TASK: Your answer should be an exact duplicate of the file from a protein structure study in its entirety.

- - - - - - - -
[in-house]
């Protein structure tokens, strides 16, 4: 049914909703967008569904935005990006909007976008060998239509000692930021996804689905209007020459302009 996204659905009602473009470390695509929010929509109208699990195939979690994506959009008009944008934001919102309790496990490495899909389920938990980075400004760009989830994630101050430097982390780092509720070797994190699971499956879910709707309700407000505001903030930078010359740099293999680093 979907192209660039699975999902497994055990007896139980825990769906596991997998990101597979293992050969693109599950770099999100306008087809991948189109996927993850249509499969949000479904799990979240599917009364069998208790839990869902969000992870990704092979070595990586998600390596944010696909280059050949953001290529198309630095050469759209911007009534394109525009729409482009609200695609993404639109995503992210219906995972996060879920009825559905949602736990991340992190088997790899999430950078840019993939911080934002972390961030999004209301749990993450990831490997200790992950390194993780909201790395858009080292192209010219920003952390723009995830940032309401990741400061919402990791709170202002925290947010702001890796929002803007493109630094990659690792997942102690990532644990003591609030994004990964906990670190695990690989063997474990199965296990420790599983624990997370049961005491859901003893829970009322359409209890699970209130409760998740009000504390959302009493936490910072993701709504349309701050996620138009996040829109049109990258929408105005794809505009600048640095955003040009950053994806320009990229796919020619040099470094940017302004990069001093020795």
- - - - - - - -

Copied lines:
[in-house]
């Protein structure tokens, strides 16, 4: 049914909703967008569904935005990006909007976008060998239509000692930021996804689905209007020459302009 996204659905009602473009470390695509929010929509109208699990195939979690994506959009008009944008934001919102309790496990490495899909389920938990980075400004760009989830994630101050430097982390780092509720070797994190699971499956879910709707309700407000505001903030930078010359740099293999680093 979907192209660039699975999902497994055990007896139980825990769906596991997998990101597979293992050969693109599950770099999100306008087809991948189109996927993850249509499969949000479904799990979240599917009364069998208790839990869902969000992870990704092979070595990586998600390596944010696909280059050949953001290529198309630095050469759209911007009534394109525009729409482009609200695609993404639109995503992210219906995972996060879920009825559905949602736990991340992190088997790899999430950078840019993939911080934002972390961030999004209301749990993450990831490997200790992950390194993780909201790395858009080292192209010219920003952390723009995830940032309401990741400061919402990791709170202002925290947010702001890796929002803007493109630094990659690792997942102690990532644990003591609030994004990964906990670190695990690989063997474990199965296990420790599983624990997370049961005491859901003893829970009322359409209890699970209130409760998740009000504390959302009493936490910072993701709504349309701050996620138009996040829109049109990258929408105005794809505009600048640095955003040009950053994806320009990229796919020619040099470094940017302004990069001093020795």